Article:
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Banks are weighing environmental, social issues when investing. Some states punish them for it.

Nancy Marshall-Genzer Mar 3, 2023
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Republican-controlled states are increasingly targeting investment strategies that consider environmental, social, and corporate governance factors. Tamir Kalifa/Getty Images

Banks are weighing environmental, social issues when investing. Some states punish them for it.

Nancy Marshall-Genzer Mar 3, 2023
Heard on:
Republican-controlled states are increasingly targeting investment strategies that consider environmental, social, and corporate governance factors. Tamir Kalifa/Getty Images
HTML EMBED:
COPY

Many big banks and fund managers have started taking environmental, social, and governance issues into consideration alongside profitability when they make investment decisions.

But then the Trump administration prohibited retirement funds from considering so-called ESG factors. The Biden administration reversed that order, and recently the issue has been getting attention in state legislatures across the country.

Let’s start with the ABCs of ESG — what exactly is it? According to Megan Mullin, a public policy professor at UCLA, “ESG investing incorporates environmental, social and governance risk into investment decision making.”

She said the idea is to reduce the financial risk from a changing environment, social disruption and social inequality. The governance part is how a company is run — things like CEO pay and how diverse the board of directors is.

“Board structure, the relationship – the voice of shareholders in company decision making,” Mullin explained.

ESG eventually became an accepted approach to investing on Wall Street. But opponents called it “woke investing.”

Texas last year passed legislation prohibiting local governments from using 10 big banks that have ESG policies.

Jason Isaac, a former state legislator now with the conservative Texas Public Policy Foundation, said ESG discourages investments in the oil and gas industry – the state’s lifeblood. He refers to these banks as “the enemy,” and said the state shouldn’t be giving them any money.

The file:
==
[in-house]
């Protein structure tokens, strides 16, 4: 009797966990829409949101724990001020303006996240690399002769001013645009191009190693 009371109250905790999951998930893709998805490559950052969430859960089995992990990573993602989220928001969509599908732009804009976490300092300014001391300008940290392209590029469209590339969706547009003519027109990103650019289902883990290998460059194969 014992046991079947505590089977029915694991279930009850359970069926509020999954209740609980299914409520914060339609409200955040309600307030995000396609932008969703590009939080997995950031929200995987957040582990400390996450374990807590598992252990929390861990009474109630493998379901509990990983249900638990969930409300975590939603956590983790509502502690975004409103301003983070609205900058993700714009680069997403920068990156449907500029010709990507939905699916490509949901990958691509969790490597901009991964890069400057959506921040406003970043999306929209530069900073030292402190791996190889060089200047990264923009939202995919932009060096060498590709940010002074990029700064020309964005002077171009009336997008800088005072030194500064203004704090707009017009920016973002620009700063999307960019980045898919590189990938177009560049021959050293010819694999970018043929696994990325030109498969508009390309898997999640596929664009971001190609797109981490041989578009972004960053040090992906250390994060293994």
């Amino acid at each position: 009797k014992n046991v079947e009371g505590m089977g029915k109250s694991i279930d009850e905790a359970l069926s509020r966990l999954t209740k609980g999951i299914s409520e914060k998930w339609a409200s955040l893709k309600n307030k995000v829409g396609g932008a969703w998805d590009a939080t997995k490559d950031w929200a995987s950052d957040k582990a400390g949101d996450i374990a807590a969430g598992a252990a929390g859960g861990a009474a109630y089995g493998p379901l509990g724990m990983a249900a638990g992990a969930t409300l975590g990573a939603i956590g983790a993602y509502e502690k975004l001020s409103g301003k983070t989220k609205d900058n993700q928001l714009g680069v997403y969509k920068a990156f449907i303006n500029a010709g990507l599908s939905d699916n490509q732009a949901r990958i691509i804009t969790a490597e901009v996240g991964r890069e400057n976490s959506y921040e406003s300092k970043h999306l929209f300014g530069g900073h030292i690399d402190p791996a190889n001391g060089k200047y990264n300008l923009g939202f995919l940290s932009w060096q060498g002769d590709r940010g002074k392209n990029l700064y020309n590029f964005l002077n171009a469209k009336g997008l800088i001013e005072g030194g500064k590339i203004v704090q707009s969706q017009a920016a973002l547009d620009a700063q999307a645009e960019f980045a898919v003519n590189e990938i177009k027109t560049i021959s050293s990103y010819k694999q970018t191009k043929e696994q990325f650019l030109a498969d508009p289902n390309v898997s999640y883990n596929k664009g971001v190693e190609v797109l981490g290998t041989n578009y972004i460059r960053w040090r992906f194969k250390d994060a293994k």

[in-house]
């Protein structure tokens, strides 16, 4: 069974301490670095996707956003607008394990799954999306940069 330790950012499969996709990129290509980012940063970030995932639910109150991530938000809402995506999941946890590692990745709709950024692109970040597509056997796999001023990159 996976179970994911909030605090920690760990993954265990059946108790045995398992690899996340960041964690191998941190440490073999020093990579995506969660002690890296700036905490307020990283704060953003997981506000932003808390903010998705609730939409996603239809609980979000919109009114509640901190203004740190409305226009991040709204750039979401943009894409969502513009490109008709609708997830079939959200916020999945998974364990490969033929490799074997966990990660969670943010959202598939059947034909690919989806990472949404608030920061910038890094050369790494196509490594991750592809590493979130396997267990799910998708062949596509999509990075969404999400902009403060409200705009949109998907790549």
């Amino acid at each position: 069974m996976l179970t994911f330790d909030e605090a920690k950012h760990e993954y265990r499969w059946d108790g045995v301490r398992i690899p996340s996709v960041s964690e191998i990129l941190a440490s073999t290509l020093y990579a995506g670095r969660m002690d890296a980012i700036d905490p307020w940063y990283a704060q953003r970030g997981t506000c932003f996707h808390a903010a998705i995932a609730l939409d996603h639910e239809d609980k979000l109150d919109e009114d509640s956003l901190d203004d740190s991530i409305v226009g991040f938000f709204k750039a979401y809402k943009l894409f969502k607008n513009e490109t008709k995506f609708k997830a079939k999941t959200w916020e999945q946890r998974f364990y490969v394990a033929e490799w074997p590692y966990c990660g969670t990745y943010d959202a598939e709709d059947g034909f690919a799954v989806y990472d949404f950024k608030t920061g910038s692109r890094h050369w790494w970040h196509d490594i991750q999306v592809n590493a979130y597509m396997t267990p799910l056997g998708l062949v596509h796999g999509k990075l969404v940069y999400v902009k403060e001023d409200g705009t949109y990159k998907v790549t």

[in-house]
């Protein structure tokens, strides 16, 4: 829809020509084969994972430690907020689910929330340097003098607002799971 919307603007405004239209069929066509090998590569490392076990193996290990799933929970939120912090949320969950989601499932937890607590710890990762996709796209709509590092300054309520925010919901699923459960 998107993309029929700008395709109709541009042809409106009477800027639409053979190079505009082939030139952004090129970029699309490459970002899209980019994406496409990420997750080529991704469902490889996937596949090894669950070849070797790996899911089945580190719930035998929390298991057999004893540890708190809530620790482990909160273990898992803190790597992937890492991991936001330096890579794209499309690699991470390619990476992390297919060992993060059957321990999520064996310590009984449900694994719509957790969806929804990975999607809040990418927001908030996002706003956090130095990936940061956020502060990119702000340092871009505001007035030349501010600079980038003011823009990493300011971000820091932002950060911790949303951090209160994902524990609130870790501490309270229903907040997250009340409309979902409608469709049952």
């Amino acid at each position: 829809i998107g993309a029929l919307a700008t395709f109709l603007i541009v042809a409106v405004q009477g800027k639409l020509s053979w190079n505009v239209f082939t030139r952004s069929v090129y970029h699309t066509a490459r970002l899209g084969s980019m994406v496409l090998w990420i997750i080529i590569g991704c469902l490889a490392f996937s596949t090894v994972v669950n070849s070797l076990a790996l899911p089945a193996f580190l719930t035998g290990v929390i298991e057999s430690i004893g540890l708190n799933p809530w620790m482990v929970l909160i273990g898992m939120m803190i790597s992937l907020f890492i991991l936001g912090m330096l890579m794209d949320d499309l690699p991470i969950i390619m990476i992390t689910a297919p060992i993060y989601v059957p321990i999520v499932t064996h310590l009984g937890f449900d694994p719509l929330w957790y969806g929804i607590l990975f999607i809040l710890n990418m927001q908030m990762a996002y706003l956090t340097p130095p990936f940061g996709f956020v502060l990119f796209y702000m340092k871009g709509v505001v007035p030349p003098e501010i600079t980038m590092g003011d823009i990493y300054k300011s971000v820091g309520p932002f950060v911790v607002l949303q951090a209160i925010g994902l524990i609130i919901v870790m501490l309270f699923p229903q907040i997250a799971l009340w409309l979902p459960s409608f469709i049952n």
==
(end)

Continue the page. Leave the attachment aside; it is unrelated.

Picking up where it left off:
“It’s not a good idea to weaponize your enemies to work against you,” Isaac said. Or, put another way, “(financial institutions) If you’re going to boycott Texas, then Texas is going to boycott you.”

Isaac acknowledged that the financial institutions Texas banned, including BlackRock, aren’t exactly boycotting fossil fuels. But activists like Isaac consider this a war. He’s working with the Heritage Foundation and other national groups that distribute model ESG ban legislation to state lawmakers.

According to the law firm Ropes and Gray more than 20 states are now considering restricting ESG in investment decisions.

But others are backing away. North Dakota’s Republican Treasurer Thomas Beadle warned the state legislature that restrictions could scare away investors.

“We don’t want to just cut ourselves off from the investment markets elsewhere in the world,” Beadle said.

Beadle tells lawmakers – it’s OK if a bank has an ESG fund for its other clients. North Dakota just won’t invest in it. He doesn’t want his hands tied by the legislature.

And there is some evidence that ESG prohibitions and bans can hurt a state’s bottom line. Daniel Garrett, who teaches finance at the Wharton School of Business, said after Texas banned those 10 banks there was less competition in the state’s bond market — driving up the cost of borrowing.

“This comes out to between $300 and $500 million of additional interest expenses on these bonds,” Garrett said.

He said that even with that extra expense he still expects more states to pass restrictions on ESG investing.

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